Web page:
• If you talk to people look into their eyes. Averting the eyes is considered to be impolite. In some cultures it is an insult if someone gives you something with the left hand – in Austria it makes no difference. Austrian people sometimes touch others when talking to them but they don’t like it when you stand too close to them.
  • Directness: Austrians tend to be quite direct, which can sometimes seem awkward if you’re not used to it. Don’t be offended when issues might be embarrassing to you, just say “I would rather not talk about that”.
  • Saying thank you: When somebody does you a favour, you’re expected to express your gratitude. You should always say thank you to people (in German: "Danke"), even if they are just doing their job. Unlike in other languages, usually there is no reply to "thank you" (i.e. Austrians will frequently not say "You're welcome" (or "Bitte" in German)).
  • Social invitations: An invitation to a restaurant usually means, “We’d like you to come with us, but we’ll all be paying for ourselves.” Of course, colleagues and acquaintances might insist on paying the bill, but you should not rely on that. Always bring enough money!

Austria is famous for

  • Music: In almost every city you’ll have the opportunity to visit classical concerts, operas,… During summertime there are excellent classical music festivals in many places. In general there are many summer festivals and open air parties during this time.
  • Architecture: The heritage of the former dual monarchy is omnipresent. You can find beautiful romantic and gothic buildings as well as many wonderful baroque masterpieces all over the country.
  • Food: Typical Austrian cuisine is rather substantial, consisting of large amounts of meat, often fried, and sweet dishes. To digest you might well need a Schnapserl (strong distilled alcohol) – at least that’s what the locals will tell you.
  • Clothes: Traditional clothes are called “Dirndl” for women and “Lederhosn” for men. People mostly wear them to entertain tourists, except for the countryside, where traditional clothing is still more common.
  • Alps: You can enjoy natural beauty and diversity in the alps, which spread across many regions – hiking and Skiing in the alps are very popular all over the year.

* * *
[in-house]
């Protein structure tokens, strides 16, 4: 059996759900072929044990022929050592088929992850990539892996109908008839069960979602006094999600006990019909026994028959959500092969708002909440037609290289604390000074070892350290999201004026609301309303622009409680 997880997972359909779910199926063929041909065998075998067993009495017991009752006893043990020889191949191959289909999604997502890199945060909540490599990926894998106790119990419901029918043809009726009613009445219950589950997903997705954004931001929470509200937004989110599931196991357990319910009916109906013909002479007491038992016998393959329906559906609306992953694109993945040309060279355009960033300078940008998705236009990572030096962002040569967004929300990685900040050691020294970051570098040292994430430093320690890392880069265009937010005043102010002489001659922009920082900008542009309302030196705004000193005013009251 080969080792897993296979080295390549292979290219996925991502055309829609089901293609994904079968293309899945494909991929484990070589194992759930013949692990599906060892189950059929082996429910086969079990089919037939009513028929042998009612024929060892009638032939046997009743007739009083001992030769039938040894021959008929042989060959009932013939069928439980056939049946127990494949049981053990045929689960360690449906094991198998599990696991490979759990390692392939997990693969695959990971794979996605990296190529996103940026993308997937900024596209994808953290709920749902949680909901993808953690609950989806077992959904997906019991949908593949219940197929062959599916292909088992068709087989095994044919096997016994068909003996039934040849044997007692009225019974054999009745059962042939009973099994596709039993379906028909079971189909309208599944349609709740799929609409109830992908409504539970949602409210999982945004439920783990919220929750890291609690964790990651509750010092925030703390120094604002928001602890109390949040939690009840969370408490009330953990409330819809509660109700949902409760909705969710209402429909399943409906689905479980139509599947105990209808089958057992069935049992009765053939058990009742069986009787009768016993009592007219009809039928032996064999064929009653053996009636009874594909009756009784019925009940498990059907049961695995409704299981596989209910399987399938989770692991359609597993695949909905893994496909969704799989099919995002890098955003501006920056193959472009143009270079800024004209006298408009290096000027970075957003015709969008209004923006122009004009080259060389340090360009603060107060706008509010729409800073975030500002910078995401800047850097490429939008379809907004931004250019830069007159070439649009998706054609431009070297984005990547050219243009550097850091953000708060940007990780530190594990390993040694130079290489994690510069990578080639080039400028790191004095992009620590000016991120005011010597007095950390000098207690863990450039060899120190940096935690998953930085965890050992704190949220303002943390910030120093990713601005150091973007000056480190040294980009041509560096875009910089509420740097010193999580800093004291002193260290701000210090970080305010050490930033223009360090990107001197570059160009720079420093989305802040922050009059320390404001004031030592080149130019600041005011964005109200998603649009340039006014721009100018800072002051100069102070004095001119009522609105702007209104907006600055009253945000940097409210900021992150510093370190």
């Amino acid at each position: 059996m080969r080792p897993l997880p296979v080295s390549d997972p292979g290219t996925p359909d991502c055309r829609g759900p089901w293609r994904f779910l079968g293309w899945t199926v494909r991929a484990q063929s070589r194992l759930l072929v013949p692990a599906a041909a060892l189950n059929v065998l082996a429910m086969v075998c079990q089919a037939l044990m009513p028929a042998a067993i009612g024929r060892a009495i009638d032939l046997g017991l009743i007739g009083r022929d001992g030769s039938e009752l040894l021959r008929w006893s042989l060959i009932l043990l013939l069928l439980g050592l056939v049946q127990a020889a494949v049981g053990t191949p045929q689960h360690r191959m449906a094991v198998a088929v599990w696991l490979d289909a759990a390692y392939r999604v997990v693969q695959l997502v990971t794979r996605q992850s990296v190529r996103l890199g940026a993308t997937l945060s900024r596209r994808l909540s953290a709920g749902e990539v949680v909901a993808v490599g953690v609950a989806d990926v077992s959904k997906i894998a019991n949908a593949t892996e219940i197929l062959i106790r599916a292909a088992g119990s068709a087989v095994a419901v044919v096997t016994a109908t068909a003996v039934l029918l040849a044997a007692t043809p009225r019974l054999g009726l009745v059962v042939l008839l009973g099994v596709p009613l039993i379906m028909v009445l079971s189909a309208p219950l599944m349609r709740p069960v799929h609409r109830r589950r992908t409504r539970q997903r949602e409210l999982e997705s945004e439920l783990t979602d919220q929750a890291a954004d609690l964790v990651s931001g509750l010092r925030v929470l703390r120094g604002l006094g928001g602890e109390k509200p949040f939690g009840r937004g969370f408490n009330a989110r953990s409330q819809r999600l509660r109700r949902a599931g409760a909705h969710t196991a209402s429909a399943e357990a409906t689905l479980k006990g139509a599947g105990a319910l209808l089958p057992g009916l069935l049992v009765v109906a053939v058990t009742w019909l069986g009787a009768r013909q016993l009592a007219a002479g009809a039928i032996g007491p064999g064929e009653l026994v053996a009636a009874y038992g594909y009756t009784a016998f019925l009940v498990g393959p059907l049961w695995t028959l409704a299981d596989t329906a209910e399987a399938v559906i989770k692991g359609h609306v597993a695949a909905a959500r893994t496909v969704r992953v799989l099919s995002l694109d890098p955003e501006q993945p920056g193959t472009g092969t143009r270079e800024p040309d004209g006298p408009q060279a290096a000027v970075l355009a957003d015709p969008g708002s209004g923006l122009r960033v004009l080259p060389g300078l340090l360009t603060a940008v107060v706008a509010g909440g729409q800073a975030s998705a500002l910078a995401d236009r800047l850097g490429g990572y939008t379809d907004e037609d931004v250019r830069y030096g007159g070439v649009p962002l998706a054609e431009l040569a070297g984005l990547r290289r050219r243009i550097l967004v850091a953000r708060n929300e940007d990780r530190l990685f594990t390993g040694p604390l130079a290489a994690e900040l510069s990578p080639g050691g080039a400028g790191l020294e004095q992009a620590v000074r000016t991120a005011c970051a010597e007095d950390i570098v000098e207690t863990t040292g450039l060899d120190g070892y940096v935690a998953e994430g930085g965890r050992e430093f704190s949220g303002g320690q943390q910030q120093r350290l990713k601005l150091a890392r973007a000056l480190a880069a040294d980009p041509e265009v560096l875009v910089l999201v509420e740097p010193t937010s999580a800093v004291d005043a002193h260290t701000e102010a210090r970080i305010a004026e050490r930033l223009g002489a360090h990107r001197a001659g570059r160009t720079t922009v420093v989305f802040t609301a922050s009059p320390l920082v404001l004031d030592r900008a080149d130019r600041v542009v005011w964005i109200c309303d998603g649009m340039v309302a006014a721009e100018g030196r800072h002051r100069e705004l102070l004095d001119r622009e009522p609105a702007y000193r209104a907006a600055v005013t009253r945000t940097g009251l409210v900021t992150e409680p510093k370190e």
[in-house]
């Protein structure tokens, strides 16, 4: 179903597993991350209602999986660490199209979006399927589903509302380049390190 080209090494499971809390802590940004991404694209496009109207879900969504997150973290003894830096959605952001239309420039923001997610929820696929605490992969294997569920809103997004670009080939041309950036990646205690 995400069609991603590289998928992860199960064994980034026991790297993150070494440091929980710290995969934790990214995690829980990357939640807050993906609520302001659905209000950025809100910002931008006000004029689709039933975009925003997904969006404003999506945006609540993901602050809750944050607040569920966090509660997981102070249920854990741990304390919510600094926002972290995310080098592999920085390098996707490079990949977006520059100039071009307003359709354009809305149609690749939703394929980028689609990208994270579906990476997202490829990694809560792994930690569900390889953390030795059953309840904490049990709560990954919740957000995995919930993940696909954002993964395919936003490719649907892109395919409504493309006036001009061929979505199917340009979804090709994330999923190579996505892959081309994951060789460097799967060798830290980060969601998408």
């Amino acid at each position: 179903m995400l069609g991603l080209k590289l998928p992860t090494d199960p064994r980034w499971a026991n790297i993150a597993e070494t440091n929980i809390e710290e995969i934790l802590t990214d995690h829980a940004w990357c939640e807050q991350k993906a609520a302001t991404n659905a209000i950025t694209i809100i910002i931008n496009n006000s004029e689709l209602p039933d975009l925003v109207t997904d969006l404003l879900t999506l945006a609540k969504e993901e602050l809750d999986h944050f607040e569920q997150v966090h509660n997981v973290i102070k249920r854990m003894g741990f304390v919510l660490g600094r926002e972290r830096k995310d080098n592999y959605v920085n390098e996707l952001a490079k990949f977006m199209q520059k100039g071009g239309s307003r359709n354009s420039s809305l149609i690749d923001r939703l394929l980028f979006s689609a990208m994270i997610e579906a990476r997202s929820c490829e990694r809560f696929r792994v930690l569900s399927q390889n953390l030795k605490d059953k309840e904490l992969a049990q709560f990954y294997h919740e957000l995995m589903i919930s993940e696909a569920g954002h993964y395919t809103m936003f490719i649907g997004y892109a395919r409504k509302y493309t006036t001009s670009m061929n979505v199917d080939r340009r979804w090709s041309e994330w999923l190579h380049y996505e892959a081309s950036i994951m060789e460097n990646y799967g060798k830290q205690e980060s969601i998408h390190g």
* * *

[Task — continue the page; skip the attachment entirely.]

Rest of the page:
• Balls: The most famous ball in the world is the Vienna opera ball. However, there are many other balls in the whole country mostly during carnival time (11.11. - mid of February) or in spring.

Practical advices

  • Water: Tap water has a very high quality. You can use it as drinking water without any risks.
  • International Student Identity Card (ISIC): With this card you often get reductions at cinemas, theatres, concerts, public baths, etc. In general you should always ask if it’s possible to get a student discount.
  • Tickets: It’s sometimes necessary to buy tickets for public transport before the start of the journey. Always inform yourself before you enter a train or bus, otherwise it can be very expensive.
  • Trains: For timetables and other information see www.oebb.at. There is a reduction card for students (“euro<26”) which enables you to travel up to half-prize.
  • Drinking habits: If you’re over 18 you are allowed to drink every kind of alcohol. Before Austrians drink the first sip, they usually raise their glasses and say “Prost” to each other, cling the glasses and look each other in the eyes while doing that.
  • Smokers: You’re allowed to smoke cigarettes from the age of 16. Restaurants usually have to offer a special non-smoking room. If there’s an ashtray on the table you’re allowed to smoke otherwise if there’s no non-smoking sign you’ve to ask whether it’s allowed or not.
  • Important Phone Numbers:
    • Fire department 122
    • Police department 133
    • Ambulance 144
    • First-aid doctor 141

Finally, you should know that in general Austrians are quite liberal and relaxed. Many foreigners live here – that means people are used to other cultures and lifestyles. So normally, you won’t get into troubles if you break one of these rules. Don’t be afraid :-)